A core principle of Single Page Web Applications (SPA) is things that used to live on the server now live in the browser. One of those responsibilities is managing redirections. For example when you make an AJAX call to a secure service and without a valid authorization token. The service should return a 401 status code. When receiving a 401 status code the application should redirect the user to the login address.
In classic web development the AJAX request would have been a page request or postback. The server recognizes the unauthorized state and performs the proper redirect server-side. In ASP.NET we do this with the response.redirect function.
In a SPA the client application’s code needs to manage the redirect. I have encountered two common scenarios; redirecting to an external party or (secure token server) STS or to the application’s login view. The internal redirection is fairly easy, change the hash fragment’s route to the login view.
window.location.hash = '#!login';
If you are familiar with single page applications you will recognize this as a programatic way to trigger navigation changes.
Remember when redirecting due to stale or missing authentication token you are most likely using active authentication and need to persist the authentication token somewhere, like localStorage. If you are using passive authentication the page will post back to the authentication server and the token returned, typically in the header.
Redirecting to an STS normally involves changing the browser’s address from the SPA URL to the authentication URL. The STS URL is most likely on a completely different domain, server, etc. Whatever the case may be the location must change. Most developers’, me included, first reaction is to set the location.href property to the new URL. Doing this is disappointing because nothing happens. The href is a read-only property.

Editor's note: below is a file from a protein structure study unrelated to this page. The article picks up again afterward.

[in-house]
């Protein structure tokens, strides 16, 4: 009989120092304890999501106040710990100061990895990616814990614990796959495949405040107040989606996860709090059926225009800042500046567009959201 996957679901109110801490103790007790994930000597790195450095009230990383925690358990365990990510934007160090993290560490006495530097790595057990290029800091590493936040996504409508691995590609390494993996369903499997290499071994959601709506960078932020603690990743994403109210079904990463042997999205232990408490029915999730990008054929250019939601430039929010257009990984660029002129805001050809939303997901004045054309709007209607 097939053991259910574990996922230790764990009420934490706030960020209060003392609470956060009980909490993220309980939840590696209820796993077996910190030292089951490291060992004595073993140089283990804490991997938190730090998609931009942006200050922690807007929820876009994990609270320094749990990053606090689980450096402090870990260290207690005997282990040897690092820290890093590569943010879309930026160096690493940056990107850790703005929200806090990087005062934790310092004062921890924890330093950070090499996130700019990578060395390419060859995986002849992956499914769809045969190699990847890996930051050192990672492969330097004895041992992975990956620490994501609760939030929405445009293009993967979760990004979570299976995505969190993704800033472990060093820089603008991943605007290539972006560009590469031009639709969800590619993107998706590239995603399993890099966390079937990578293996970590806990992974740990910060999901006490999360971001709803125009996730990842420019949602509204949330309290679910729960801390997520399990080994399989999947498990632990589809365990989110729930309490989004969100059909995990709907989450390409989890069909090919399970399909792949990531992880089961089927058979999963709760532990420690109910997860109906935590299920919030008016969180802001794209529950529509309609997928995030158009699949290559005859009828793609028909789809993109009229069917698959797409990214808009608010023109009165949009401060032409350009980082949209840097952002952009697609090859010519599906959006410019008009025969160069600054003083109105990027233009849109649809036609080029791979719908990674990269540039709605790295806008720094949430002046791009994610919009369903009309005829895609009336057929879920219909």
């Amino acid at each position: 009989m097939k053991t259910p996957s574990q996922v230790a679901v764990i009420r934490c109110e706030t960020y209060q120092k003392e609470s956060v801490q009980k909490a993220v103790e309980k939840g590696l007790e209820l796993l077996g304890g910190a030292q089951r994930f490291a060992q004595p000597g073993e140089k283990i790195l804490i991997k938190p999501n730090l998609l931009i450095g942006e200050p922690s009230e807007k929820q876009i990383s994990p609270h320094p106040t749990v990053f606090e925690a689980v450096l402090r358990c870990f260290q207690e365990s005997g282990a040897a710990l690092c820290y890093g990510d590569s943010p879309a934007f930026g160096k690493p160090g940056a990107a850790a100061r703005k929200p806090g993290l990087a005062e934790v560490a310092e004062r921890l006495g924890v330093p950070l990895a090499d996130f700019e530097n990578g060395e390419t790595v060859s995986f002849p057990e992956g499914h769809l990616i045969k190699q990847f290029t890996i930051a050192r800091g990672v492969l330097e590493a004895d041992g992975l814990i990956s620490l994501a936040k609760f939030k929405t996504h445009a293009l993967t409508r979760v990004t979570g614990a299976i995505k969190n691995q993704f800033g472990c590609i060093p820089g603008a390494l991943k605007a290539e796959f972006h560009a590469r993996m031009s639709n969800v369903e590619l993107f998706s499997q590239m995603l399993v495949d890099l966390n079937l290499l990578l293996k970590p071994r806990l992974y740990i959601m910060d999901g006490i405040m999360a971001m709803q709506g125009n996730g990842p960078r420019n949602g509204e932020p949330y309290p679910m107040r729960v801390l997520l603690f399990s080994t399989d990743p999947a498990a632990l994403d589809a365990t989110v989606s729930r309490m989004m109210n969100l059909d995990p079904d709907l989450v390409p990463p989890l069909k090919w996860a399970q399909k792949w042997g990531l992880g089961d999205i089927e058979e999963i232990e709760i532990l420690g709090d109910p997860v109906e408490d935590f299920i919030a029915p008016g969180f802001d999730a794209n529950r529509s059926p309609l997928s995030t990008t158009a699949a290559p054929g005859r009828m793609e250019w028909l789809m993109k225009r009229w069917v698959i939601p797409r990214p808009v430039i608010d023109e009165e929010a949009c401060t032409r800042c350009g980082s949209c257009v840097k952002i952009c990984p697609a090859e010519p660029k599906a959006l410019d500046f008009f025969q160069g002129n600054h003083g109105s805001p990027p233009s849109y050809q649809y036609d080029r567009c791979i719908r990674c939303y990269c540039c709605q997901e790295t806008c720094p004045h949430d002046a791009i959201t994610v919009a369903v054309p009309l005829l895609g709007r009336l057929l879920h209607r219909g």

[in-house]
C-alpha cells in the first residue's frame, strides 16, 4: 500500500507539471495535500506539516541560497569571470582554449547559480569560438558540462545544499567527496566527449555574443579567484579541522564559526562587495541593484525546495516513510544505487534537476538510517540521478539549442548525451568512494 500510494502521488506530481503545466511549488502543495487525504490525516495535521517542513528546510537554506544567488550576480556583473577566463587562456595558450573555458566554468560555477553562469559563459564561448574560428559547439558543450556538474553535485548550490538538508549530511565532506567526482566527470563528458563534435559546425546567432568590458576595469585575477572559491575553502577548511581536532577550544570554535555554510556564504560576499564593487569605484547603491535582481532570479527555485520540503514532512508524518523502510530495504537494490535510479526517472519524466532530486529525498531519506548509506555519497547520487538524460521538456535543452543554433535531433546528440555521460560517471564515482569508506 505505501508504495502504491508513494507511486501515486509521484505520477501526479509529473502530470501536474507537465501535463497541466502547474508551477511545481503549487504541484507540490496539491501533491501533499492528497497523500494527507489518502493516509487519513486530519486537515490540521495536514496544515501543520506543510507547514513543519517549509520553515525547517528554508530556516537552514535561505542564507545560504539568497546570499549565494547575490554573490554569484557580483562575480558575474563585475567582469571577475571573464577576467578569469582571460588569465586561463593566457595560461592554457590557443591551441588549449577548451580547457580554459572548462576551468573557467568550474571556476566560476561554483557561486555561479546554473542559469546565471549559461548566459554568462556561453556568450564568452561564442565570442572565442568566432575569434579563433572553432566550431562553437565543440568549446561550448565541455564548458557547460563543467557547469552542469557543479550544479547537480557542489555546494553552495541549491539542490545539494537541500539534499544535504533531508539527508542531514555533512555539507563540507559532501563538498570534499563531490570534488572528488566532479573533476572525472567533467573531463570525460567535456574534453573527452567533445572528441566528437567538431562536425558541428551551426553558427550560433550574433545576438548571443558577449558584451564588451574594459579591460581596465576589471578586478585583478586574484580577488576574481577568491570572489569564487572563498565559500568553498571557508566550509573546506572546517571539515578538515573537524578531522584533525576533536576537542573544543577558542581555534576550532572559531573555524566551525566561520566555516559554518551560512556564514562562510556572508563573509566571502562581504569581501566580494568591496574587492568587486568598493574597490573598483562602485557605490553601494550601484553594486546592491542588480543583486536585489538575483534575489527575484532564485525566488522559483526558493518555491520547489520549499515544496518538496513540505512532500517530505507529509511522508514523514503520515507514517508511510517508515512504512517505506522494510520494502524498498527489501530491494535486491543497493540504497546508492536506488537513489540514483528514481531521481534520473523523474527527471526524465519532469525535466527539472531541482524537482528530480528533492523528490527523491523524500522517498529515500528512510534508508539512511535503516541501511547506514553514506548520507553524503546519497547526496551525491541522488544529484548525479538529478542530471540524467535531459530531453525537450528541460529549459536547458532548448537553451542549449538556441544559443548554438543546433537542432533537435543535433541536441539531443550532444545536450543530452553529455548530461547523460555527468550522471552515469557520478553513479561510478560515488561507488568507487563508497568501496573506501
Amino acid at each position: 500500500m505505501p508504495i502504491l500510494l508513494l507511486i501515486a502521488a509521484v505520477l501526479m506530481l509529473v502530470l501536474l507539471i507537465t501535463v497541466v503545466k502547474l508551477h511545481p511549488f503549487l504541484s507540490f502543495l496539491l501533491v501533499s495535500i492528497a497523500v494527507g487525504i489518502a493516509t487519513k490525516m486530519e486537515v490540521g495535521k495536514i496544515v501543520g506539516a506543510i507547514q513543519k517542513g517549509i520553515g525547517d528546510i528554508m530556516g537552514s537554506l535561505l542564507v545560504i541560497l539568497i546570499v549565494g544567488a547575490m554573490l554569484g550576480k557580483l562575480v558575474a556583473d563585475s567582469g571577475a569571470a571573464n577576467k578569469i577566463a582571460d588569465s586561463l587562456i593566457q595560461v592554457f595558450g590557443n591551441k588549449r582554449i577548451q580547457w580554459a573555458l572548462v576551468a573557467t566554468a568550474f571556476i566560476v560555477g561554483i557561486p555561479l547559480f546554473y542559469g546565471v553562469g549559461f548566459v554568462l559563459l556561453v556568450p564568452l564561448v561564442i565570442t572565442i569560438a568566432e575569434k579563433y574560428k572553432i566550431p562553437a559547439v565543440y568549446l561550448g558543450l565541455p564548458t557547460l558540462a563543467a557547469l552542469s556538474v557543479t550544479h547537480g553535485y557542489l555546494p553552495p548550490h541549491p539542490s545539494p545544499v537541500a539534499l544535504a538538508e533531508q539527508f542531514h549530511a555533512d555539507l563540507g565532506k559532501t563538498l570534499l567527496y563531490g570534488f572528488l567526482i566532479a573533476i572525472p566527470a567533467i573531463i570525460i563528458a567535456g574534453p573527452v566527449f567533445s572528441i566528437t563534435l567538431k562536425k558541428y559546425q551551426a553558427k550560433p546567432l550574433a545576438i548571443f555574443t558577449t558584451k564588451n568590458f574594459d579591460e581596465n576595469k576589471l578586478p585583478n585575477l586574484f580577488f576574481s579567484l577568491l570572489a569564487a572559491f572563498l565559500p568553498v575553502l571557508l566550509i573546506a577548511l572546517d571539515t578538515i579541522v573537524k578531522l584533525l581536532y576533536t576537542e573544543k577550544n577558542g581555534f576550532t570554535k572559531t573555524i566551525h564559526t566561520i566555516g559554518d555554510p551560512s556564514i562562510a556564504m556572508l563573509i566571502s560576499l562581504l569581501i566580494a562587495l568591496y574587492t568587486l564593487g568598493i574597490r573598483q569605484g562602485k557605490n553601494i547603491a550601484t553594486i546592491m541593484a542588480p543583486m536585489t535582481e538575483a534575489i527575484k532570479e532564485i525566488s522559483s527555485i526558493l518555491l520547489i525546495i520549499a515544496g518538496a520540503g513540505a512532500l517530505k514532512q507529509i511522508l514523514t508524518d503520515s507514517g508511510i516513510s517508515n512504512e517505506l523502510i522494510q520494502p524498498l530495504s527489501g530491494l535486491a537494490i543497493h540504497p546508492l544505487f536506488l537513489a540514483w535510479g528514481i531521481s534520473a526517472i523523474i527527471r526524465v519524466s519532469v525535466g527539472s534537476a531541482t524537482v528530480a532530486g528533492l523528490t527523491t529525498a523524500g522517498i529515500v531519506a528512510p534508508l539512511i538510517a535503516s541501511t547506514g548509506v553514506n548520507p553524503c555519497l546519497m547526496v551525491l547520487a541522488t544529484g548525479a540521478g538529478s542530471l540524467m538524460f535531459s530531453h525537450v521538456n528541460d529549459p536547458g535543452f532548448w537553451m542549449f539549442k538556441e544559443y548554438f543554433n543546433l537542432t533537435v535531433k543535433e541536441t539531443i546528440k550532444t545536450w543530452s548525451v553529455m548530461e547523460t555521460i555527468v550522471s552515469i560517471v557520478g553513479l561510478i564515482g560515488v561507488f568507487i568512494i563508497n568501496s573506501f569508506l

To change the browser’s address you must use the location.redirect function. This causes the browser to load the new URL.
Now the browser loads the new target. In this scenario the user then logins using the STS and return to the application authenticated.
Authentication is one scenario you might find yourself needing to programatically redirecting the user. Of course there are many other scenarios where you might need to redirect a user either internally or externally in the course of normal application usage. When you can use an anchor tag you should avoid managing navigation in code as much as possible. But when you do need this control these are the two ways to handle common redirection needs in web applications, setting the window.location.hash value or passing a URL to the window.location.redirect function.